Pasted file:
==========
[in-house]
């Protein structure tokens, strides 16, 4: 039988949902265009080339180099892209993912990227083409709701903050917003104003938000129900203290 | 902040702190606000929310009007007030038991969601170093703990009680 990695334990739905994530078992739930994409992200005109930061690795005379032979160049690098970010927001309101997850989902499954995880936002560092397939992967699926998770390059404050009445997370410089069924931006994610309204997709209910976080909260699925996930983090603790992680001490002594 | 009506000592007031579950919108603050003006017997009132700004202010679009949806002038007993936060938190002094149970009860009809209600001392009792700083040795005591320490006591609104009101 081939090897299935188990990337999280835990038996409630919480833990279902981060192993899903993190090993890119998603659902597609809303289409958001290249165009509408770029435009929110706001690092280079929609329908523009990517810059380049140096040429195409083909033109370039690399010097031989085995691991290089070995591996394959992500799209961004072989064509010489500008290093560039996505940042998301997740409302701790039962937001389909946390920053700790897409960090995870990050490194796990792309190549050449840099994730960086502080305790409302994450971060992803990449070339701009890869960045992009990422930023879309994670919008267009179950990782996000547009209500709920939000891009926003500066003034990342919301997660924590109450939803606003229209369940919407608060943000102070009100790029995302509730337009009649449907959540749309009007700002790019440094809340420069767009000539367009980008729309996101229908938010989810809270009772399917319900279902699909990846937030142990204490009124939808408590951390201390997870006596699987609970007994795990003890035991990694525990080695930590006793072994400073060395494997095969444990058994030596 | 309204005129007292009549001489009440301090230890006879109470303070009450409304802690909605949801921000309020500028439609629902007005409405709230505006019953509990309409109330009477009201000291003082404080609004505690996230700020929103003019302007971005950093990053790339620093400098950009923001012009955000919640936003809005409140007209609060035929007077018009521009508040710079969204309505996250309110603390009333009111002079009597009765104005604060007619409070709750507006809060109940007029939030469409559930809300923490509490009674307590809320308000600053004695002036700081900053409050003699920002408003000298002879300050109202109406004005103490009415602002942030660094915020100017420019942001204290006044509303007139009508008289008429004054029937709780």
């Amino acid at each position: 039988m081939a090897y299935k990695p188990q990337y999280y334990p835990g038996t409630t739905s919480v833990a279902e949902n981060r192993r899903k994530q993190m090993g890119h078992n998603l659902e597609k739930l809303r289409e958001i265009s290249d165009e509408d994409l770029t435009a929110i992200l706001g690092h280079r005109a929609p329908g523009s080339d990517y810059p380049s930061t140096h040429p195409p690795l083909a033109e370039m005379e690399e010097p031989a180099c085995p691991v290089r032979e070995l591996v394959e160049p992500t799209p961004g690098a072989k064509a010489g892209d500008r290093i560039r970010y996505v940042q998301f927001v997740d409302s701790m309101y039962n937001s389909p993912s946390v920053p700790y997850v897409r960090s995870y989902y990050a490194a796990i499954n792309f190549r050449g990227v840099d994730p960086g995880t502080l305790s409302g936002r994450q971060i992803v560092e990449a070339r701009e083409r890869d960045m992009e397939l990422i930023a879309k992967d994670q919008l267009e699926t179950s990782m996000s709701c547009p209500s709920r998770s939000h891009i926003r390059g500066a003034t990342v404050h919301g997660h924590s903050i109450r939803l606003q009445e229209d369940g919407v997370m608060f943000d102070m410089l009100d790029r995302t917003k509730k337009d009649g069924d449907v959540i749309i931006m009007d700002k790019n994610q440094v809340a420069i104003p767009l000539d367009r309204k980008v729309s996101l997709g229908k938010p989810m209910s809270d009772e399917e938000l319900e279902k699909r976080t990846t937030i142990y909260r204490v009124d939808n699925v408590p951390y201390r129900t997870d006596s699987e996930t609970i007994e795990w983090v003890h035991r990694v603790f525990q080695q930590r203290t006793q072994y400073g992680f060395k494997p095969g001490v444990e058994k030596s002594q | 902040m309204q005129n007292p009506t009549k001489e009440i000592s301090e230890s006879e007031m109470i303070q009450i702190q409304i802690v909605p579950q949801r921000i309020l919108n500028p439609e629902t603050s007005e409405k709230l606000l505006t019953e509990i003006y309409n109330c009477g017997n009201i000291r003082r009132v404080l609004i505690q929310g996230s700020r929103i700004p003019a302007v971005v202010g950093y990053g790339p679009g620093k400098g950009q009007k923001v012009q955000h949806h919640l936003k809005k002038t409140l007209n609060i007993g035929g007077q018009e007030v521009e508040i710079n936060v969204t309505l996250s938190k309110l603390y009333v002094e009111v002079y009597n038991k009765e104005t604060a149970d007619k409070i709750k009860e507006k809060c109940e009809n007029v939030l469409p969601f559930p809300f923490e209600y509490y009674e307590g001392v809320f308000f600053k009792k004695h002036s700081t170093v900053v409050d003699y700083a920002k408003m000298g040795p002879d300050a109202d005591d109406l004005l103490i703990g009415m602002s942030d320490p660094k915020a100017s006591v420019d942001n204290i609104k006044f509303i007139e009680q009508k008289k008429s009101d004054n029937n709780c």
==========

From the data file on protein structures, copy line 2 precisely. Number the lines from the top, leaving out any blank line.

């Protein structure tokens, strides 16, 4: 039988949902265009080339180099892209993912990227083409709701903050917003104003938000129900203290 | 902040702190606000929310009007007030038991969601170093703990009680 990695334990739905994530078992739930994409992200005109930061690795005379032979160049690098970010927001309101997850989902499954995880936002560092397939992967699926998770390059404050009445997370410089069924931006994610309204997709209910976080909260699925996930983090603790992680001490002594 | 009506000592007031579950919108603050003006017997009132700004202010679009949806002038007993936060938190002094149970009860009809209600001392009792700083040795005591320490006591609104009101 081939090897299935188990990337999280835990038996409630919480833990279902981060192993899903993190090993890119998603659902597609809303289409958001290249165009509408770029435009929110706001690092280079929609329908523009990517810059380049140096040429195409083909033109370039690399010097031989085995691991290089070995591996394959992500799209961004072989064509010489500008290093560039996505940042998301997740409302701790039962937001389909946390920053700790897409960090995870990050490194796990792309190549050449840099994730960086502080305790409302994450971060992803990449070339701009890869960045992009990422930023879309994670919008267009179950990782996000547009209500709920939000891009926003500066003034990342919301997660924590109450939803606003229209369940919407608060943000102070009100790029995302509730337009009649449907959540749309009007700002790019440094809340420069767009000539367009980008729309996101229908938010989810809270009772399917319900279902699909990846937030142990204490009124939808408590951390201390997870006596699987609970007994795990003890035991990694525990080695930590006793072994400073060395494997095969444990058994030596 | 309204005129007292009549001489009440301090230890006879109470303070009450409304802690909605949801921000309020500028439609629902007005409405709230505006019953509990309409109330009477009201000291003082404080609004505690996230700020929103003019302007971005950093990053790339620093400098950009923001012009955000919640936003809005409140007209609060035929007077018009521009508040710079969204309505996250309110603390009333009111002079009597009765104005604060007619409070709750507006809060109940007029939030469409559930809300923490509490009674307590809320308000600053004695002036700081900053409050003699920002408003000298002879300050109202109406004005103490009415602002942030660094915020100017420019942001204290006044509303007139009508008289008429004054029937709780």